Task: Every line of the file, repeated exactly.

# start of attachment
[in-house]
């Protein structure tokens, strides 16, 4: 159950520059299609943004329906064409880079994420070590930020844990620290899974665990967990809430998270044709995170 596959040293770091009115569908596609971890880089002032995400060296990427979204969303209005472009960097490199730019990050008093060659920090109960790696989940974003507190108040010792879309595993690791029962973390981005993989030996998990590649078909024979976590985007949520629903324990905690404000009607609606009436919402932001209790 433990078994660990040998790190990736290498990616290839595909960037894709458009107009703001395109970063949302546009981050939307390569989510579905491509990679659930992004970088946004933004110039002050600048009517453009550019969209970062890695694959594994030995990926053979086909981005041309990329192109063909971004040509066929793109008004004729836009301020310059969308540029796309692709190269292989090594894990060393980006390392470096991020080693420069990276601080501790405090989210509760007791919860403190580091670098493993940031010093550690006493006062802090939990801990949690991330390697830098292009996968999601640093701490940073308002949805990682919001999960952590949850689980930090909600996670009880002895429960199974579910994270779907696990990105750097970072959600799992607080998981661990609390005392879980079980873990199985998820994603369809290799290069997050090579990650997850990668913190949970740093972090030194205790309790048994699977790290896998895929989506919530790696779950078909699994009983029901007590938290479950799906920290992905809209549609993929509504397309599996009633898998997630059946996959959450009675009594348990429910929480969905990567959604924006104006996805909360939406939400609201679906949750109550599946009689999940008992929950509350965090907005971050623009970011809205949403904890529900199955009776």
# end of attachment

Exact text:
[in-house]
């Protein structure tokens, strides 16, 4: 159950520059299609943004329906064409880079994420070590930020844990620290899974665990967990809430998270044709995170 596959040293770091009115569908596609971890880089002032995400060296990427979204969303209005472009960097490199730019990050008093060659920090109960790696989940974003507190108040010792879309595993690791029962973390981005993989030996998990590649078909024979976590985007949520629903324990905690404000009607609606009436919402932001209790 433990078994660990040998790190990736290498990616290839595909960037894709458009107009703001395109970063949302546009981050939307390569989510579905491509990679659930992004970088946004933004110039002050600048009517453009550019969209970062890695694959594994030995990926053979086909981005041309990329192109063909971004040509066929793109008004004729836009301020310059969308540029796309692709190269292989090594894990060393980006390392470096991020080693420069990276601080501790405090989210509760007791919860403190580091670098493993940031010093550690006493006062802090939990801990949690991330390697830098292009996968999601640093701490940073308002949805990682919001999960952590949850689980930090909600996670009880002895429960199974579910994270779907696990990105750097970072959600799992607080998981661990609390005392879980079980873990199985998820994603369809290799290069997050090579990650997850990668913190949970740093972090030194205790309790048994699977790290896998895929989506919530790696779950078909699994009983029901007590938290479950799906920290992905809209549609993929509504397309599996009633898998997630059946996959959450009675009594348990429910929480969905990567959604924006104006996805909360939406939400609201679906949750109550599946009689999940008992929950509350965090907005971050623009970011809205949403904890529900199955009776």